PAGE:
Of course personal responsibility plays a role, but the fact is no amount of "personal responsibility" makes up for the fact that wages have stagnated for decades, or that a person of average intelligence, willing to work hard, 30 years ago could get a good job, with regular raises, a pension, etc. and that job either doesn't exist - it's been offshored - or exists in far fewer numbers. If there are 1,000x of those jobs, only 1,000x people CAN fill them. People can't work really hard and fill 2,000x of those good jobs - 1000x are simply GONE.
This is the constant refrain from conservatives that it's all about personal responsibility and all that. For each person, sure, their success will depend in large part on their effort. But not everyone can be above average, make above average wages in an above average job in a booming field with lots of future growth potential. So no amount of hard work changes those broad trends reflected in those numbers.
A string of straw men. If you don't want to have a serious conversation, fine, but I've never claimed I want anything close to 'equal outcomes' nor do I want to 'punish producers.' In the past few decades the "producers" have seen their wages and wealth skyrocket. That's great. The problem is the other 90% of the country which has not. If there's anything I "want" it is that the country as a whole SHARE in the increased prosperity. It's fine with me if a CEO makes $50 million. What's missing is his employees wages are going down or stagnant (economy wide). It's the latter that is the problem, for all of us, including the CEO who needs BROAD wage gains to fuel real, sustainable economic growth.This is a great country for opportunity which liberals always destroy by micromanaging and promoting social engineering. Seems you want equal outcome and redistribution of wealth and punishing producers. The question is why don't you let people spend their money the way they want and not the way you think they should?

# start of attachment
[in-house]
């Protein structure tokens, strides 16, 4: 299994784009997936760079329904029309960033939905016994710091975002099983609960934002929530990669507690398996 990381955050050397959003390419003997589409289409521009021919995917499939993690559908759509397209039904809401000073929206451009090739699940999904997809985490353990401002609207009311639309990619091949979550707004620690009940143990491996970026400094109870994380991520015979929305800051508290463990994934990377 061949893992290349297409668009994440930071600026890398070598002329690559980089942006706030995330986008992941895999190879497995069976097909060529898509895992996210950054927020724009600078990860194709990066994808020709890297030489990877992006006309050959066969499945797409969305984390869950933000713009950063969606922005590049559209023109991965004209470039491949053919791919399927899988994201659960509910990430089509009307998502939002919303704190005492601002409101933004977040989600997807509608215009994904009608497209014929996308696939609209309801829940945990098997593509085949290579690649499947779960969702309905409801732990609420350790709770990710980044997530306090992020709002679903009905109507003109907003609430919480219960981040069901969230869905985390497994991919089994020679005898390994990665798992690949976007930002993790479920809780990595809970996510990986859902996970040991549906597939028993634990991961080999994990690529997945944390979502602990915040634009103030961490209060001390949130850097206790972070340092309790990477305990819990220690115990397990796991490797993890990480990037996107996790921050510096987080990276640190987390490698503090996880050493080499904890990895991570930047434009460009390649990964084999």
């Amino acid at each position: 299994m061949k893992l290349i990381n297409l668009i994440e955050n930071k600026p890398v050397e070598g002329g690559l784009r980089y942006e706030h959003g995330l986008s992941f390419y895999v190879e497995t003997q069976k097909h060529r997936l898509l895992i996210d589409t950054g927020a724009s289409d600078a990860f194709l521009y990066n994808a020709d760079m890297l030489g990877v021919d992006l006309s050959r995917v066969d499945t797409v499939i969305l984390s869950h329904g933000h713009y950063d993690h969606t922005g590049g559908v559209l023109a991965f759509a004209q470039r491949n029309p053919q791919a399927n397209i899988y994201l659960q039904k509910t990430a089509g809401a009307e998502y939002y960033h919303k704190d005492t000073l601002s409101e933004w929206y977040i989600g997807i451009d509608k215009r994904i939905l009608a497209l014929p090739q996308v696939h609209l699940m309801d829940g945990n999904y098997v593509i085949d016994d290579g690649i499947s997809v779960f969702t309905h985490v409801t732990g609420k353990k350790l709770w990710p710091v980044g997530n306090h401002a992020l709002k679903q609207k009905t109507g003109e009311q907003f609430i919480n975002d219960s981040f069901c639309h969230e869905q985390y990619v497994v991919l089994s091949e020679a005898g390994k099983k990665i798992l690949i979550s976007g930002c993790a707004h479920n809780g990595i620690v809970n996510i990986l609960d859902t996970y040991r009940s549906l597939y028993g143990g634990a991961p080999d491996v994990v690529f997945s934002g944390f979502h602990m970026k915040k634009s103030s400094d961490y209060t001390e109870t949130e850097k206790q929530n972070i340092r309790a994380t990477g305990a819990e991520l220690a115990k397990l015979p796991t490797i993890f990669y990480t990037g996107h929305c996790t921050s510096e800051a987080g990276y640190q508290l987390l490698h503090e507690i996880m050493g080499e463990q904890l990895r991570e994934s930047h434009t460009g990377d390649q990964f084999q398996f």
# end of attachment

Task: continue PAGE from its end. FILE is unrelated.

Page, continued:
Last edited by JasperL; 01-23-15 at 07:08 PM.
Sure is convenient that you can just write them off as "not conservatives." I'm beginning to think the "true conservative" is as elusive as Bigfoot.
Not sure what this has to do with anything. The point is that conservatives are just as concerned about other people and their money as anyone else. They just follow this ridiculous, unproven theory of these magical "job creators" who we all suckle off of.
Ted Cruz is the dumbest person alive.
We live on a planet with scarce resources. This is not Star Trek, we cannot just replicate everything we need. As such, it's important to realize that the wealth centralization as described in the OP is basically mass theft. It is restricting access to the world's natural resources and forcing people to go without. It is economic authoritarianism.
You're right about the predatory lenders and mortgages. What happened was that houses were sold to perfectly willing buyers who couldn't afford those houses using "creative loans". Lots of buyers as well as lenders made money on the deal until the bottom fell out of the market. Rates were no higher than for any other mortgages.
What should have happened is laws passed to ensure that buyers had enough skin in the game to lose if the houses were foreclosed, and to have a reasonable assurance that people weren't buying houses that they couldn't afford, that dreaded but necessary word: Government regulation. That didn't happen, and so the whole house of cards eventually fell.
Can't we just turn Congress off and then turn it back on again?
And you can't point to more people buying cars and going to college as a positive, and evidence of rising living standards, then condemn the debt that makes that POSSIBLE because of decades of stagnant wages. Yes, many families funded what appeared to be rising living standards by taking on more debt. That's not sustainable, which is in large measure why growth is so anemic - real, sustainable growth can ONLY come from rising wages, and we haven't had that in the broad middle for DECADES.
A couple are globalization made possible with "free trade" agreements, the end of tariffs, and "right to work" for less laws, and a general institutional hostility towards unions of all kinds. I could say more, but you're just going to dismiss those points out of hand so why bother.What policies cause this?